Ashley Ahearn, EarthFix
Officials are responding to a spill of oily bilge water in Washington’s Puget Sound. The spill occurred at Naval Base Kitsap-Bangor and has spread 10 miles north to Hood Canal.
State agencies estimate that up to 2,000 gallons spilled Monday when a ship was pumping out oily discharge at the naval facility. The pier-side transfer system failed and overflowed.
Initially the Navy estimated that 150 gallons spilled, but by Tuesday other agencies were disputing that amount.
The Washington Department of Ecology has conducted fly-overs and said that the sheen has spread as far as the Hood Canal Bridge, 10 miles north of the base.
The Navy did not immediately respond to requests for an interview.
There were no documented impacts to wildlife as of Tuesday afternoon, but the Department of Health advised against harvesting shellfish from the affected area.
Skokomish tribal member Annette Smith hauls in chum salmon in southern Hood Canal.
Source: Northwest Indian Fisheries Commission
Fishermen in Hood Canal saw a record number of fall chum salmon return this year with an expected runsize of 1.4 million.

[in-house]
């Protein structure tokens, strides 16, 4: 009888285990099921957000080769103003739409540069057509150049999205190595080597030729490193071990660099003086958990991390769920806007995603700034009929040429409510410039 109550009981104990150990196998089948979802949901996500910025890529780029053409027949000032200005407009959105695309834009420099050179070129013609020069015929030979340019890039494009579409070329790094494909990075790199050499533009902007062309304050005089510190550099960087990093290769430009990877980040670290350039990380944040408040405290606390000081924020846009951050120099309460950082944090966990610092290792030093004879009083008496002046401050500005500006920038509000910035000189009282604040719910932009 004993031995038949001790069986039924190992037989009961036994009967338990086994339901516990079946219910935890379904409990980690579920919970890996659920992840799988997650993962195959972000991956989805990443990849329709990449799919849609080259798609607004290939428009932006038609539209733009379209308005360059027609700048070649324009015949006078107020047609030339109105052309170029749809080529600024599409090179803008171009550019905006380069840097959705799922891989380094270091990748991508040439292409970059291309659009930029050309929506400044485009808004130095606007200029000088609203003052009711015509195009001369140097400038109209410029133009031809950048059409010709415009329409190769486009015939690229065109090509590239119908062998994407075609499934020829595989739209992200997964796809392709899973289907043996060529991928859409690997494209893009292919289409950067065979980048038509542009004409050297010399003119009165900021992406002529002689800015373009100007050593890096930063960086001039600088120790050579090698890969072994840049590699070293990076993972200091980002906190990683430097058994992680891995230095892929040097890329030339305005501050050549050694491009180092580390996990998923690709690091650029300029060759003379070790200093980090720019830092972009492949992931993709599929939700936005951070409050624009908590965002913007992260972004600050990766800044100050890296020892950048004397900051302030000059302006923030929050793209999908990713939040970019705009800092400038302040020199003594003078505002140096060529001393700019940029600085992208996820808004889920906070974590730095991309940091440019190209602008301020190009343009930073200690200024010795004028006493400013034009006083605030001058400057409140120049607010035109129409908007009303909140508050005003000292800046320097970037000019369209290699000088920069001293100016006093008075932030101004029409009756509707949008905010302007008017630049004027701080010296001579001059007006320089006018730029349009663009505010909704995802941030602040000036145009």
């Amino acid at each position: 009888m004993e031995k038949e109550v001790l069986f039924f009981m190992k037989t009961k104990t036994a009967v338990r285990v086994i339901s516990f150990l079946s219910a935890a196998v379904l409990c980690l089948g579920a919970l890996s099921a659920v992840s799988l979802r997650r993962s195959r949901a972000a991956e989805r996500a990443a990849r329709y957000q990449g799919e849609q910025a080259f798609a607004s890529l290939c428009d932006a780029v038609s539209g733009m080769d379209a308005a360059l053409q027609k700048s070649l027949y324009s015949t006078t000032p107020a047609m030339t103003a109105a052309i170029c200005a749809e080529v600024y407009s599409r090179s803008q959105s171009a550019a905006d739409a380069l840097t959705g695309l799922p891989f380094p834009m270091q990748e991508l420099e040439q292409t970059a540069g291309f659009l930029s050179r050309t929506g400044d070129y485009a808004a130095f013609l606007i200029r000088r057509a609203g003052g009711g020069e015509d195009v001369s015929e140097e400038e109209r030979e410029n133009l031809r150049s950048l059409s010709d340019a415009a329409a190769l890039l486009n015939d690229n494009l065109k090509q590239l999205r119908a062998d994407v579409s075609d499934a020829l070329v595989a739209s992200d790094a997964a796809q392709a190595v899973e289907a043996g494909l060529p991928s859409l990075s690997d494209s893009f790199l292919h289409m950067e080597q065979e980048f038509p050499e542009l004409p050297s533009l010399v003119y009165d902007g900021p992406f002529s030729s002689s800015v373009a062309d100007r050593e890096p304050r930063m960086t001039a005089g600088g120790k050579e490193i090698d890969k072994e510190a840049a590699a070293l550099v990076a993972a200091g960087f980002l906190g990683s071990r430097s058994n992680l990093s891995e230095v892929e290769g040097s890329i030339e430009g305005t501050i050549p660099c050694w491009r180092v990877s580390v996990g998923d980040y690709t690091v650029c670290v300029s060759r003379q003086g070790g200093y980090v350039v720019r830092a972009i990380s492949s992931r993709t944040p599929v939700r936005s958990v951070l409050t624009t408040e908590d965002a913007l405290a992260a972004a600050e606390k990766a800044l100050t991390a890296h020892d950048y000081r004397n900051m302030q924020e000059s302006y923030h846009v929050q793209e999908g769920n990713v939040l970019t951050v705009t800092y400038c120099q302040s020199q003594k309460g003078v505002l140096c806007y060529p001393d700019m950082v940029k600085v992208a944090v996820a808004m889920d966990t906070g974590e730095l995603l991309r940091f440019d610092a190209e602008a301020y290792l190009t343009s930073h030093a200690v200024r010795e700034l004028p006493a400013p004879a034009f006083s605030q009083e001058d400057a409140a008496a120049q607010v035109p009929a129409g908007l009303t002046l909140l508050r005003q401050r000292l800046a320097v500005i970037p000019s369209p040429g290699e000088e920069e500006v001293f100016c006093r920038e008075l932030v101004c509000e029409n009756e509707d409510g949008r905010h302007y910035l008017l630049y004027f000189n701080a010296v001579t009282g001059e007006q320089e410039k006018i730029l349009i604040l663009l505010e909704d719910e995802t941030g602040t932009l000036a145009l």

Tribal and state managers reported that tribal and non-tribal fishermen caught 1.186 million fall chum in Hood Canal when the expected return was only 324,000. Last year, fishermen caught nearly 582,000 from a final runsize of 674,000.
Skokomish Tribe fishermen in particular were inundated with the amount of fall chum, most of which are produced from WDFW’s Hoodsport and George Adams Hatcheries and the Skokomish Tribes’ Enetai hatchery.
“With the large amount of salmon returning this fall, our fishermen and buyers attempted to keep up with the non-treaty fleet consisting of purse seine and gillnet vessels,” said Joseph Pavel, the tribe’s natural resources director. “The market was flooded by the non-treaty purse seine fleet, landing more than 442,000 fall chum in the last week of October.”
Excess salmon were recycled at a composting facility on the reservation. A local yard and garden supplier has been brought in to manage the composting operation.